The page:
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Publication numberUS5097342 A
Publication typeGrant
Application numberUS 07/511,136
Publication dateMar 17, 1992
Filing dateApr 19, 1990
Priority dateApr 20, 1989
Fee statusPaid
Publication number07511136, 511136, US 5097342 A, US 5097342A, US-A-5097342, US5097342 A, US5097342A
InventorsToshitaka Agano
Original AssigneeFuji Photo Film Co., Ltd.
Export CitationBiBTeX, EndNote, RefMan
External Links: USPTO, USPTO Assignment, Espacenet
Image recording apparatus with correction of recording signal for variations in apparatus function and film characteristics
US 5097342 A
Abstract
An image recording apparatus for recording an image on an image recording medium includes a digital-to-analog converter for converting digital image data into analog image data, and a multiplier for multiplying the analog image data from the digital-to-analog converter by a signal for correcting for variations in the image recording apparatus. The density of gradations of the image to be recorded is controlled with an output signal from the multiplier. The resolution of the digital-to-analog converter ranges from 8 to 12 bits. The apparatus comprises a multiplying digital-to-analog converter, and the signal for correcting for variations is represented by digital data.
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Claims(6)
What is claimed is:
1. An image recording apparatus for recording an image on an image recording medium, comprising:
a digital-to-analog converter for converting digital image data into analog image data, said digital-to-analog converter having a resolution corresponding to a predetermined range of image gradations;
a multiplier for multiplying the analog image data provided by said digital-to-analog converter with a correction signal to compensate for variations in a recorded image due to film sensitivity characteristics, automatic developing machine characteristics, optical system transmittance characteristics, laser power fluctuations, and the like, to thereby generate an output signal; and
means for controlling the density of gradiations of said image to be recorded based on said output signal from said multiplier.
2. An image recording apparatus according to claim 1, wherein the resolution of said digital-to-analog converter ranges from 8 to 12 bits.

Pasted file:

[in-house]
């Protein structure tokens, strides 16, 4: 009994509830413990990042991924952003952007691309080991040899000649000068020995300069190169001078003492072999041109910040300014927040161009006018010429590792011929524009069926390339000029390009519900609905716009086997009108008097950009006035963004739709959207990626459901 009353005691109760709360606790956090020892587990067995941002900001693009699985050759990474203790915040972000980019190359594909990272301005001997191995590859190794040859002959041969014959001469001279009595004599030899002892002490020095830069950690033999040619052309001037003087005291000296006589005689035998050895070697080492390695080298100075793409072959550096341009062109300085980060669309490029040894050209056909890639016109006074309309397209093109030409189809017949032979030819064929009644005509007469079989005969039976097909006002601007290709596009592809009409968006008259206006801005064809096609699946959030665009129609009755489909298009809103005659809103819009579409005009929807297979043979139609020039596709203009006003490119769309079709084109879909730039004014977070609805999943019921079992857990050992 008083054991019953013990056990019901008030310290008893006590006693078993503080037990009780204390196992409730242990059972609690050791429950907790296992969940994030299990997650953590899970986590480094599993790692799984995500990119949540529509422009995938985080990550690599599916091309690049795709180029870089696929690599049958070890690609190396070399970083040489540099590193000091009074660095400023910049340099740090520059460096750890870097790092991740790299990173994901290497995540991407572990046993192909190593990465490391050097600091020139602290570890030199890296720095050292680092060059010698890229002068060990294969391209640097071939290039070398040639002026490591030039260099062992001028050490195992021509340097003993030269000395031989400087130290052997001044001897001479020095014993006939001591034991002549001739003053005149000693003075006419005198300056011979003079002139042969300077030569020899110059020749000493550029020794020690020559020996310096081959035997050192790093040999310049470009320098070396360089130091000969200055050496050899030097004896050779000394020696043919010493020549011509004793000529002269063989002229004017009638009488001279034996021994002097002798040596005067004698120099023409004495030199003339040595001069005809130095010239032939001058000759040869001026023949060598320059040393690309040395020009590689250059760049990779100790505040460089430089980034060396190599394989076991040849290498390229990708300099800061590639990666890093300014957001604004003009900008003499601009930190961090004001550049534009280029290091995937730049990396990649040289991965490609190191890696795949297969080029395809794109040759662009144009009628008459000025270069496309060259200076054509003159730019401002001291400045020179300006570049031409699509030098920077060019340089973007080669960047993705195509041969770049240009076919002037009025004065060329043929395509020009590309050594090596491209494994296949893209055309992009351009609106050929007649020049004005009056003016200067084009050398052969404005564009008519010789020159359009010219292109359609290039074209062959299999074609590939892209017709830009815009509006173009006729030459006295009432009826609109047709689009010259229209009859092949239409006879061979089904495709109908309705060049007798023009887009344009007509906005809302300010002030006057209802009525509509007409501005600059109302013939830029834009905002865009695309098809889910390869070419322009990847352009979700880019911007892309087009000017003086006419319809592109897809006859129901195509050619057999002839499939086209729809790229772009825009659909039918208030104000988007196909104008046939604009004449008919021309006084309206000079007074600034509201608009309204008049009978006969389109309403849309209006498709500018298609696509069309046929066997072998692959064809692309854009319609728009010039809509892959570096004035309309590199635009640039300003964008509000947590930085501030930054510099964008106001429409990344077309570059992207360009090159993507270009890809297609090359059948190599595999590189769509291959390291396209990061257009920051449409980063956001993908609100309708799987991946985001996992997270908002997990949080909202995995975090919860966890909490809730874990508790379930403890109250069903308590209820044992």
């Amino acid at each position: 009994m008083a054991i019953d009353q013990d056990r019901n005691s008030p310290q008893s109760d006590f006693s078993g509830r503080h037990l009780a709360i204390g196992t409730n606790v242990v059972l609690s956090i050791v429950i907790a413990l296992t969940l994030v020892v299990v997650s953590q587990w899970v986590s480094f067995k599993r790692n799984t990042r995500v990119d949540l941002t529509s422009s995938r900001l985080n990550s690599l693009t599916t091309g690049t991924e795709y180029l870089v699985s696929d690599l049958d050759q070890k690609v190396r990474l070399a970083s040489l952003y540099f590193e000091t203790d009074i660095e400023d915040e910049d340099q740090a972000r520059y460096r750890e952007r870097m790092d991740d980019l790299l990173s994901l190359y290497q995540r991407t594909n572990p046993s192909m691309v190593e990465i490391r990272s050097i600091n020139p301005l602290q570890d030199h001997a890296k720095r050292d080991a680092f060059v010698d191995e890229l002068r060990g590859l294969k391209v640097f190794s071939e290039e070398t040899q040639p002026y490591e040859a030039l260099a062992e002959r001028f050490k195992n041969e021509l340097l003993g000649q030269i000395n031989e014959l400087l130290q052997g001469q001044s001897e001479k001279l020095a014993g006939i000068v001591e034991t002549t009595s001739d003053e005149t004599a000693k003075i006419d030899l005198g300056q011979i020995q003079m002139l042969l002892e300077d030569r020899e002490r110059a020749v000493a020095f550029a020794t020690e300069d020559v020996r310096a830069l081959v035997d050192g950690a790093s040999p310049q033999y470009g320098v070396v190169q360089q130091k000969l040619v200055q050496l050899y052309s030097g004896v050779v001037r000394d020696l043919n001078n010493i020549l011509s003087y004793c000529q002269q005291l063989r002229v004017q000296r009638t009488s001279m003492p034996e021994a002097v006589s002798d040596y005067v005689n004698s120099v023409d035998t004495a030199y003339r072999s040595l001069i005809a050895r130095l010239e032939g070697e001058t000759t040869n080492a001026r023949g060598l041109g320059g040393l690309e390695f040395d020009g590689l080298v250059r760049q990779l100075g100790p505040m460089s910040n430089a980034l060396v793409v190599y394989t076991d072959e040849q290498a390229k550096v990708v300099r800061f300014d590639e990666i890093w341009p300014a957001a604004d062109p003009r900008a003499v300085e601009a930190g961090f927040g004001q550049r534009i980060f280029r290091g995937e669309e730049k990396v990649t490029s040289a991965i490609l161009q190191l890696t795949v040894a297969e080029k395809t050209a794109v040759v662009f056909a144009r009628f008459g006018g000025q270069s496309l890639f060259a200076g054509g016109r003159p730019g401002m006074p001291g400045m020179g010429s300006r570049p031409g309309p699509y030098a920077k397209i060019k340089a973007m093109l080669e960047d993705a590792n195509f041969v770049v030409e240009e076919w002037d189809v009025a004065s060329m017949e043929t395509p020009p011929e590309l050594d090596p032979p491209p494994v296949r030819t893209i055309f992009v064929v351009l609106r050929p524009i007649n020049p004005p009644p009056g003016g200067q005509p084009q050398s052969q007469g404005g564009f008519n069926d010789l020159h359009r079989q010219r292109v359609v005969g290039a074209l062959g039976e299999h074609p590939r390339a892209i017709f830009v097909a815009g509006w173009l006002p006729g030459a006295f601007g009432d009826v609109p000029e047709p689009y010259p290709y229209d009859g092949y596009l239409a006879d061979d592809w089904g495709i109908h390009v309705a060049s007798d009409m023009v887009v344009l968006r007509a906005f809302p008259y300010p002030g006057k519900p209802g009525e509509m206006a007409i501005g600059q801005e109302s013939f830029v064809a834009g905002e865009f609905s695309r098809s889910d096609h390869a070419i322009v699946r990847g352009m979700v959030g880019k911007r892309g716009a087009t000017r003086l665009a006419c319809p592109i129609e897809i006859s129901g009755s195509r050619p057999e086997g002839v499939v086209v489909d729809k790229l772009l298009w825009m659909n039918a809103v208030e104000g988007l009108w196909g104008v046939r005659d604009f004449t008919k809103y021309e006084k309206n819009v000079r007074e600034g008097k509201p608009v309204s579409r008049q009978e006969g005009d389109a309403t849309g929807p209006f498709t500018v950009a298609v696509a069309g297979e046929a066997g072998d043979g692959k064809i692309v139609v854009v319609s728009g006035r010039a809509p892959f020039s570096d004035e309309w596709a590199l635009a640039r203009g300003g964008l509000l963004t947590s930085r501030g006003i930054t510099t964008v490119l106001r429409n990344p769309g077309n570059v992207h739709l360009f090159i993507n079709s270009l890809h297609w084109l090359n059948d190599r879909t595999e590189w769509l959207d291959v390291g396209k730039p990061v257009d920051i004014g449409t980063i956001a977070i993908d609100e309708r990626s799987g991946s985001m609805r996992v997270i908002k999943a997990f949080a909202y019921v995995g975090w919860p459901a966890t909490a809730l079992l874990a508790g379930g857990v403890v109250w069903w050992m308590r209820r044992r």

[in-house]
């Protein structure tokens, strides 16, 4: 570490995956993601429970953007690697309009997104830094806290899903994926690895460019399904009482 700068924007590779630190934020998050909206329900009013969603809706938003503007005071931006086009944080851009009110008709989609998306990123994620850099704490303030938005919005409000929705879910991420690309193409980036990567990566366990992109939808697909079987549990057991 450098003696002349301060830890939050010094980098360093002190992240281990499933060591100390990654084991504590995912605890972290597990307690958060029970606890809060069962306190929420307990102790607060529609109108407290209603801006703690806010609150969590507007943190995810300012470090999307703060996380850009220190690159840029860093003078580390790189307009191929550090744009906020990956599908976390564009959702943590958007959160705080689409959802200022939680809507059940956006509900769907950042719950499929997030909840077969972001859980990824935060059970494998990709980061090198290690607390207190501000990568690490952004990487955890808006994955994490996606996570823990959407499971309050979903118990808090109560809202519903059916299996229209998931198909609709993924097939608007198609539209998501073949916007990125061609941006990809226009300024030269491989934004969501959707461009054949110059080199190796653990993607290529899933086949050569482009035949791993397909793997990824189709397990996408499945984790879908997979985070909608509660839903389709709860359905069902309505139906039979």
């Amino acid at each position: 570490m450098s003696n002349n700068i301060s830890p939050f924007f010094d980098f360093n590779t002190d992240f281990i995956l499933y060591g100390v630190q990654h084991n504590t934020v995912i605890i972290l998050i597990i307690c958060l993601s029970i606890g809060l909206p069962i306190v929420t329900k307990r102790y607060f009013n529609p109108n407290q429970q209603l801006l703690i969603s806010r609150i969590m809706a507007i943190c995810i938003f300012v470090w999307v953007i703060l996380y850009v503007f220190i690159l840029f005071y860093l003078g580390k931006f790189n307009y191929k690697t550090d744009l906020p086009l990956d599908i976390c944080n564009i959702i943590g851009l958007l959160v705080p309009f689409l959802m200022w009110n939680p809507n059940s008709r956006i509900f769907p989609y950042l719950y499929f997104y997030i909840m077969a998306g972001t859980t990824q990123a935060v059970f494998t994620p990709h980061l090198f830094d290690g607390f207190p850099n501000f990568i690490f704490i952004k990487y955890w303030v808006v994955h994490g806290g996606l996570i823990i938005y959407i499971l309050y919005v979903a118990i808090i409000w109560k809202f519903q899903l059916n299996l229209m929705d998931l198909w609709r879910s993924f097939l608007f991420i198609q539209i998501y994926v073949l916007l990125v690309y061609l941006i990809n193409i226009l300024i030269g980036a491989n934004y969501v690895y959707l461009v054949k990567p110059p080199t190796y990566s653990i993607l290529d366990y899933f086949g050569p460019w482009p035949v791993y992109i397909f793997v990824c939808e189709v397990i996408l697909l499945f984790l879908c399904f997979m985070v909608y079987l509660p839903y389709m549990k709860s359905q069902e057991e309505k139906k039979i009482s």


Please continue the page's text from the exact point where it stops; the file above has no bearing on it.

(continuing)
3. An image recording apparatus according to claim 1 or 2, wherein said multiplier comprises a multiplying digital-to-analog converter and said signal for correcting for variations is represented by digital data.
4. An image recording apparatus according to claim 1, further comprising laser beam generating means for generating a laser beam, light modulating means for modulating the intensity of the laser beam with the output signal from said multiplier, a light deflector for deflecting the modulated laser beam to scan a photographic film with the deflected laser beam, and an image developing machine for developing the image which is recorded on said photographic film by said deflected laser beam.
5. An image recording apparatus according to claim 2, further comprising laser beam generating means for generating a laser beam, light modulating means for modulating the intensity of the laser beam with the output signal from said multiplier, a light deflector for deflecting the modulated laser beam to scan a photographic film with the deflected laser beam, and an image developing machine for developing the image which is recorded on said photograhpic film by said deflected laser beam.
6. An image recording apparatus according to claim 3, further comprising laser beam generating means for generating a laser beam, light modulating means for modulating the intensity of the laser beam with the output signal from said multiplier, a light deflector for deflecting the modulated laser beam to scan a photographic film with the deflected laser beam, and an image developing machine for developing the image which is recorded on said photographic film by said deflected laser beam.
Description
BACKGROUND OF THE INVENTION

The present invention relates to an image recording apparatus, and more particularly to an image recording apparatus which expose a photographic film or the like to a light beam to record a highly defined image on the film in a predetermined range of image densities.

There have recently been developed radiation image recording and reproducing systems for producing he radiation image of an object using a stimulable phosphor material capable of emitting light upon exposure to stimulating rays (see, for example, Japanese Laid-Open Patent Publications Nos. 55-12429, 55-103472, 55-116340, 55-87970, etc). These radiation image recording and reproducing systems are finding wider use particularly in the medical field. When a certain phosphor is exposed to a radiation such as X-rays, α-rays, β-rays, γ-rays, cathode rays, or ultraviolet rays, the phosphor stores a part of the energy of the radiation. When the phosphor exposed to the radiation is subsequently exposed to stimulating rays such as visible light, the phosphor emits light in proportion to the stored energy of the radiation. The phosphor exhibiting such a property is referred to as a "stimulable phosphor".

In the radiation image recording and reproducing system employing such a stimulable phosphor, the radiation image information of an object such as a human body is stored in a sheet having a layer of stimulable phosphor, and then the stimulable phosphor sheet is scanned wit stimulating rays such as a laser beam, so that the stimulable phosphor sheet emits light representative of the radiation image. The emitted light is then photoelectrically detected to produce an analog image signal which is then converted into a digital image signal representing digital image data. The digital image signal is thereafter electrically processed and converted again into an analog image signal. The analog image signal is used to modulate a laser beam, which is applied to a recording medium such as a photographic photosensitive material to record the image thereon. The recorded image is finally developed into a visible image.